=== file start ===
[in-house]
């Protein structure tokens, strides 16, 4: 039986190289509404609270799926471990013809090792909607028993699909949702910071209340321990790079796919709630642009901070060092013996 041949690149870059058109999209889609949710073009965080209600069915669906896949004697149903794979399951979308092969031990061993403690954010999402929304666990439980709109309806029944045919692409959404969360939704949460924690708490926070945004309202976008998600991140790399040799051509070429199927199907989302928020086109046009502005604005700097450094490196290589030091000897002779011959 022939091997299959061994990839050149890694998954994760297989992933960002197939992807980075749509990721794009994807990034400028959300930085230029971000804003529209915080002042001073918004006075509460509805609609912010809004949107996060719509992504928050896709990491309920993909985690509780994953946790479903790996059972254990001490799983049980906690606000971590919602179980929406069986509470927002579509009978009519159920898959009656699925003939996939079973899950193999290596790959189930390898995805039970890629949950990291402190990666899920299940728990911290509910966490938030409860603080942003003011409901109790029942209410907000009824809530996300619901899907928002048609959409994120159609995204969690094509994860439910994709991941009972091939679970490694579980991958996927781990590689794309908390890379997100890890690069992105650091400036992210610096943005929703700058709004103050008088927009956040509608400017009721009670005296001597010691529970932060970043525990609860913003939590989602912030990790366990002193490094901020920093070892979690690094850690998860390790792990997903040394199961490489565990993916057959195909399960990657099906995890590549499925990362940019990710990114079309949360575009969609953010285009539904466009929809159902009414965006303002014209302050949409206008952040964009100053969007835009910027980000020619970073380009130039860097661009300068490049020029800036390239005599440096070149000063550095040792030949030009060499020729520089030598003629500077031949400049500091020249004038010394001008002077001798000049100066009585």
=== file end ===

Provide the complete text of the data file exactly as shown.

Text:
[in-house]
């Protein structure tokens, strides 16, 4: 039986190289509404609270799926471990013809090792909607028993699909949702910071209340321990790079796919709630642009901070060092013996 041949690149870059058109999209889609949710073009965080209600069915669906896949004697149903794979399951979308092969031990061993403690954010999402929304666990439980709109309806029944045919692409959404969360939704949460924690708490926070945004309202976008998600991140790399040799051509070429199927199907989302928020086109046009502005604005700097450094490196290589030091000897002779011959 022939091997299959061994990839050149890694998954994760297989992933960002197939992807980075749509990721794009994807990034400028959300930085230029971000804003529209915080002042001073918004006075509460509805609609912010809004949107996060719509992504928050896709990491309920993909985690509780994953946790479903790996059972254990001490799983049980906690606000971590919602179980929406069986509470927002579509009978009519159920898959009656699925003939996939079973899950193999290596790959189930390898995805039970890629949950990291402190990666899920299940728990911290509910966490938030409860603080942003003011409901109790029942209410907000009824809530996300619901899907928002048609959409994120159609995204969690094509994860439910994709991941009972091939679970490694579980991958996927781990590689794309908390890379997100890890690069992105650091400036992210610096943005929703700058709004103050008088927009956040509608400017009721009670005296001597010691529970932060970043525990609860913003939590989602912030990790366990002193490094901020920093070892979690690094850690998860390790792990997903040394199961490489565990993916057959195909399960990657099906995890590549499925990362940019990710990114079309949360575009969609953010285009539904466009929809159902009414965006303002014209302050949409206008952040964009100053969007835009910027980000020619970073380009130039860097661009300068490049020029800036390239005599440096070149000063550095040792030949030009060499020729520089030598003629500077031949400049500091020249004038010394001008002077001798000049100066009585």